Most modern web applications use APIs to communicate with servers. This helps minimize the traffic between the client and the server, making applications run smoother in the browser.

In most cases, the UI is developed by a front end developer in JavaScript, HTML, and CSS, while the back end is implemented by a back end developer in languages such as .NET, PHP, JAVA, or Node.js. This essentially means that the skill sets required for the front end and the back end are often different and these sections of the application are often built by different developers.

The back end developer exposes the functionality of the web application using a number of API endpoints and these endpoints need to be communicated to the front end developer. For smaller applications, this is often done using wikis or similar rudimentary documentation techniques. In the case of larger web applications, API description languages are recommended and used often. 

Since web applications that use APIs often have web vulnerabilities, Acunetix needs to fully understand the API endpoints in order to successfully assess them. This is done using three techniques:

  • During the scan, Acunetix automatically tries to use all the functionality of the web application and checks all the requests being generated by the front end to the back end. All API calls are collected and analyzed to identify potential attack vectors.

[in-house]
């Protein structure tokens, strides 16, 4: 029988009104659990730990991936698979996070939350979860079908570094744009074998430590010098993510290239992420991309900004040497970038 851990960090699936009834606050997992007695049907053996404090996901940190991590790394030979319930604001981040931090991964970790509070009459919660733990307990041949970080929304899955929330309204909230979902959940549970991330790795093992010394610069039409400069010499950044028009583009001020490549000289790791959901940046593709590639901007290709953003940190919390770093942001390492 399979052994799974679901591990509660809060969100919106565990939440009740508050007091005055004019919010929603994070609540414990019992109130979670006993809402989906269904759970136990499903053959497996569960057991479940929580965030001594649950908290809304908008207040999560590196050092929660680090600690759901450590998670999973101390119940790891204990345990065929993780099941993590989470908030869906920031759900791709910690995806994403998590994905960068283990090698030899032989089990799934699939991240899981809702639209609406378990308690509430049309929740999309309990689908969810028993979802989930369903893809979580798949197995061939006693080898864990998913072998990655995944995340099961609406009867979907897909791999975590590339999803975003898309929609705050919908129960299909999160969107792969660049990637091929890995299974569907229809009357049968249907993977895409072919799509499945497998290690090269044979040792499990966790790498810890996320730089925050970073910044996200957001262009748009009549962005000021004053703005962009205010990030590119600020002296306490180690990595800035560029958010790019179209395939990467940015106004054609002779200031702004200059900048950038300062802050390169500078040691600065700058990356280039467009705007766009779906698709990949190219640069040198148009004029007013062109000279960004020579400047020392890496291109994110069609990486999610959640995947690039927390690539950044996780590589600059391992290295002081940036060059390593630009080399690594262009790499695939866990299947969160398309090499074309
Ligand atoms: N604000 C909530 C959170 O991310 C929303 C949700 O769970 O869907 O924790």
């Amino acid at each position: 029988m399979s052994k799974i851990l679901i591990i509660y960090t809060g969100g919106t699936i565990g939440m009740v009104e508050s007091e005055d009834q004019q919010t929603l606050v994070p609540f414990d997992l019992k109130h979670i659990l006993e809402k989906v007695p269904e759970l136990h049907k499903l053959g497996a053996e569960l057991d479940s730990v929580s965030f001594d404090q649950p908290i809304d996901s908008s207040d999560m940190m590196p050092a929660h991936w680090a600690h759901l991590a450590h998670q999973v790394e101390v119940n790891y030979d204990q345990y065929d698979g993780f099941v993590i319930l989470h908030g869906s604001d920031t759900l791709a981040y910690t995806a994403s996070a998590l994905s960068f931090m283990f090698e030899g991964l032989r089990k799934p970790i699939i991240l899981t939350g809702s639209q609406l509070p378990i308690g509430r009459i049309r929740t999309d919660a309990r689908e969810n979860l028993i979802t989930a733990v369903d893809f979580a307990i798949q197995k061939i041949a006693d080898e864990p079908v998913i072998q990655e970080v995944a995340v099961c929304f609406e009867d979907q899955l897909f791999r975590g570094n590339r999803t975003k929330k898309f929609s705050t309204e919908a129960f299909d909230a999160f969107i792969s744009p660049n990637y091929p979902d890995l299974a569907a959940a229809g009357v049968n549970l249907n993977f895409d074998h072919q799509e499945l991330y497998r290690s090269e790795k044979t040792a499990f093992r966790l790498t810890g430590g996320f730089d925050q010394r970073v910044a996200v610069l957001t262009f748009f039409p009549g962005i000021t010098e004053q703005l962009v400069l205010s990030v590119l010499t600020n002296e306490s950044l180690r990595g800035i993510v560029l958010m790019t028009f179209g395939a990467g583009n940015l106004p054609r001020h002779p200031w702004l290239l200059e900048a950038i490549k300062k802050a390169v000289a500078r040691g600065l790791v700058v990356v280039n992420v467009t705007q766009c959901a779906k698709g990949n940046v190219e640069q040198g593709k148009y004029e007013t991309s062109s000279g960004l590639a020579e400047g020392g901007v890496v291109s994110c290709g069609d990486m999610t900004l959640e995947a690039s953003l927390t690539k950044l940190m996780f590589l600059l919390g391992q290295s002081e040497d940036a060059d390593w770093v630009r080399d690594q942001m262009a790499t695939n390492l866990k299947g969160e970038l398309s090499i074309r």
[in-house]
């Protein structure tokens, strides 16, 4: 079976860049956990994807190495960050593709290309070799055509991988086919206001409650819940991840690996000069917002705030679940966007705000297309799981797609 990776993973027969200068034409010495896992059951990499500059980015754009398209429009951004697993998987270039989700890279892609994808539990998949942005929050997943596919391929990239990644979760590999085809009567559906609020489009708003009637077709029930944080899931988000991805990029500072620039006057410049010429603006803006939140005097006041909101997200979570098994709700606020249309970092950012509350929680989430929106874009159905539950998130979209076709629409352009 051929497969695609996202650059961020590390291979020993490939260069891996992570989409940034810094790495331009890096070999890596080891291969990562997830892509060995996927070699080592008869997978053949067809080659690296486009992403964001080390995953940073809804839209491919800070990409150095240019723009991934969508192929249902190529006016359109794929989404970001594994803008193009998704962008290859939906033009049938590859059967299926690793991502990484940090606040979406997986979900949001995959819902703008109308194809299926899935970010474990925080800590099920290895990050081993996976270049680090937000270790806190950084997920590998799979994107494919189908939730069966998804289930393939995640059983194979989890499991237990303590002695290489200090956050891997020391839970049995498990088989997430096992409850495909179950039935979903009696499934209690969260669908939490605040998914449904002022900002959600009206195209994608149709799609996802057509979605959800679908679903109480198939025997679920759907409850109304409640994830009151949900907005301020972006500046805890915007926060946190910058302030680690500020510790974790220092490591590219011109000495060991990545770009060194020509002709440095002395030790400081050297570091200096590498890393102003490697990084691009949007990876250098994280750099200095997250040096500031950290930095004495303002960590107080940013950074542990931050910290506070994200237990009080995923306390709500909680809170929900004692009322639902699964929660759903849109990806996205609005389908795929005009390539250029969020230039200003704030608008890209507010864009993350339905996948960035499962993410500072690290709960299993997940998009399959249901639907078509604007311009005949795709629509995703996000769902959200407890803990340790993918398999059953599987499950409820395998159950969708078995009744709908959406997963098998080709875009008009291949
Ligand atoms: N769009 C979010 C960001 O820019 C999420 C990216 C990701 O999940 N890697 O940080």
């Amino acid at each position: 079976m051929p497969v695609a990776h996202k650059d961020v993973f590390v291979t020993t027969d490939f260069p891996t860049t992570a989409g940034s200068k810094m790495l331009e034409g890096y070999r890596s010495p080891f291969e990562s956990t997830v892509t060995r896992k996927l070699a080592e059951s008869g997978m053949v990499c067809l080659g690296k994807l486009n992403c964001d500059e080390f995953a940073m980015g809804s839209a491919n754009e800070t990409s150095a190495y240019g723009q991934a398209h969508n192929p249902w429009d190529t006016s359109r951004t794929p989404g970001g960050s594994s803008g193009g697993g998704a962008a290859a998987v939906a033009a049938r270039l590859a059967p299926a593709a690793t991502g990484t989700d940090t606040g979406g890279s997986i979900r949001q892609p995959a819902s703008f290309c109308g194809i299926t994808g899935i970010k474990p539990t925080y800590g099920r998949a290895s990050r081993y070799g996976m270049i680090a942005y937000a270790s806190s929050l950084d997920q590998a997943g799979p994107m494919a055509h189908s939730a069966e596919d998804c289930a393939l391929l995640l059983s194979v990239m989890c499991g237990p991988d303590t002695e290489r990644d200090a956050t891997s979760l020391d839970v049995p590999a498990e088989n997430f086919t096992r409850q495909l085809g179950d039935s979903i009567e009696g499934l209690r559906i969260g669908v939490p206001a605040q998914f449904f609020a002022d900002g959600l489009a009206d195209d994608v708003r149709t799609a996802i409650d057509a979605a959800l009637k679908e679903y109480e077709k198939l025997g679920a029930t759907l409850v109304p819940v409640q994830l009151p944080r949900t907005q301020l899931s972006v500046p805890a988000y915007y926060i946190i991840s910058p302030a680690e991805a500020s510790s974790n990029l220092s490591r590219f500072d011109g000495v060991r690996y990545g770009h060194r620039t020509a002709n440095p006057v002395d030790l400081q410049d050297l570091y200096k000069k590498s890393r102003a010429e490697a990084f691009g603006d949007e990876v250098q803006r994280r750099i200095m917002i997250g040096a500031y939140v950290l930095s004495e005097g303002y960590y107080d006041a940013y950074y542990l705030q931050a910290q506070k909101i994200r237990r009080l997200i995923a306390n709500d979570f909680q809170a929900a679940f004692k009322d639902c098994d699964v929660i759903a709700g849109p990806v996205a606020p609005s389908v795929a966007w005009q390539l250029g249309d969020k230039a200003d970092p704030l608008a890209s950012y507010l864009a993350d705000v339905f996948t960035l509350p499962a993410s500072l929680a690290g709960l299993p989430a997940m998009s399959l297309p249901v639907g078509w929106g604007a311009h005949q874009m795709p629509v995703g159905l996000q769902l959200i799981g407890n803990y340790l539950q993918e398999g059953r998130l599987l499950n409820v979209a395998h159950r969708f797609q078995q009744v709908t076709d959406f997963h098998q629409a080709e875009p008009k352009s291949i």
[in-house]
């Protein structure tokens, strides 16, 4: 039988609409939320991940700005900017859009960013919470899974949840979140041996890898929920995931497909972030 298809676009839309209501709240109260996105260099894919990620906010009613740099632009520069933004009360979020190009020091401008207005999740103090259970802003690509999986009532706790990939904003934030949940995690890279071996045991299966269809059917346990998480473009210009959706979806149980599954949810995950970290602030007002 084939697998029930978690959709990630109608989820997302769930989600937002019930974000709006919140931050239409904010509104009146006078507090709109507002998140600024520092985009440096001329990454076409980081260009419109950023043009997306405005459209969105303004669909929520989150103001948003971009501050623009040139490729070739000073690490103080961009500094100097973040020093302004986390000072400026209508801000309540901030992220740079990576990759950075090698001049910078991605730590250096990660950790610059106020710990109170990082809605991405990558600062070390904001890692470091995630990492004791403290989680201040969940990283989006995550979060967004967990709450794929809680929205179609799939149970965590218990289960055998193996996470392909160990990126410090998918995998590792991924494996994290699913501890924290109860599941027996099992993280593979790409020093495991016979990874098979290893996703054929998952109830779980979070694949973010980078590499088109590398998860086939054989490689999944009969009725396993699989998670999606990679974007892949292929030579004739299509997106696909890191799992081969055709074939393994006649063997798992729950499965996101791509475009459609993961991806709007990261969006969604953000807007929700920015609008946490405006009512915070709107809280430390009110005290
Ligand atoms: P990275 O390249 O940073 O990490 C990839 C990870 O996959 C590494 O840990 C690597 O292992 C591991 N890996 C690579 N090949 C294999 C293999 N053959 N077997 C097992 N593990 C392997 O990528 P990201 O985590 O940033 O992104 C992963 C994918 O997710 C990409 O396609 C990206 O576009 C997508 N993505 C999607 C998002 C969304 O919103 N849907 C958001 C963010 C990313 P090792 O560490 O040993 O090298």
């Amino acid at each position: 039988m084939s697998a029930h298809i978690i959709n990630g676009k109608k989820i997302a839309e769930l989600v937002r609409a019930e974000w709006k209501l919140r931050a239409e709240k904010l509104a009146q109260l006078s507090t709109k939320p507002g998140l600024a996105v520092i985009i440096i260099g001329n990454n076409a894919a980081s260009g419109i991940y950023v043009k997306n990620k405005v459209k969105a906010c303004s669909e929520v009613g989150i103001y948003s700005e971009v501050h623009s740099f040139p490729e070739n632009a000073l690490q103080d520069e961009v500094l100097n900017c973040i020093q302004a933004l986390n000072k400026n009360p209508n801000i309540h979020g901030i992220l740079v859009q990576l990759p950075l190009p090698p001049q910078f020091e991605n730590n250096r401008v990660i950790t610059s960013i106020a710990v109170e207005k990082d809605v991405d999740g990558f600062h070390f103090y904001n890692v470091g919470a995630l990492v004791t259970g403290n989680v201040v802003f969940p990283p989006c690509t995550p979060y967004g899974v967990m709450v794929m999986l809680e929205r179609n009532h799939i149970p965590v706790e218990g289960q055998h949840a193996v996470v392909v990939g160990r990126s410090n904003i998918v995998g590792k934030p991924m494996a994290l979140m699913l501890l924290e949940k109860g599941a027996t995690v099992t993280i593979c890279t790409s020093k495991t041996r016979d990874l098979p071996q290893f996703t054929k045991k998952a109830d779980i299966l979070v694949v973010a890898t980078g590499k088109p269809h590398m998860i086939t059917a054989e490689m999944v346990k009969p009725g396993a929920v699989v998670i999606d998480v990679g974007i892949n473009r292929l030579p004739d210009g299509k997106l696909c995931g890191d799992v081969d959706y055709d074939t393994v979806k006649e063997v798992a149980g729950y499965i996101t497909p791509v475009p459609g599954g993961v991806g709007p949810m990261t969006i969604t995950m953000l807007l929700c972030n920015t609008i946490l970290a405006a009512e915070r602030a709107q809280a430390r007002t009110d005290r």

• During the scan, Acunetix might stumble upon an API description language file, which provides information on the APIs used by the web application.
  • You can upload an API description language file to the target before scanning it – Acunetix will use it to assess the APIs.

Importing WSDL

When Acunetix uses an API description language file, you can be certain that all the API endpoints documented in the file are checked, even if they are not used within the web application. Acunetix supports the following API description language formats:

  • Web Application Description Language (WADL), often used to describe RESTful web services
  • Web Services Description Language (WSDL), often used to describe SOAP web services
  • OpenAPI (Swagger), often used to describe RESTful web services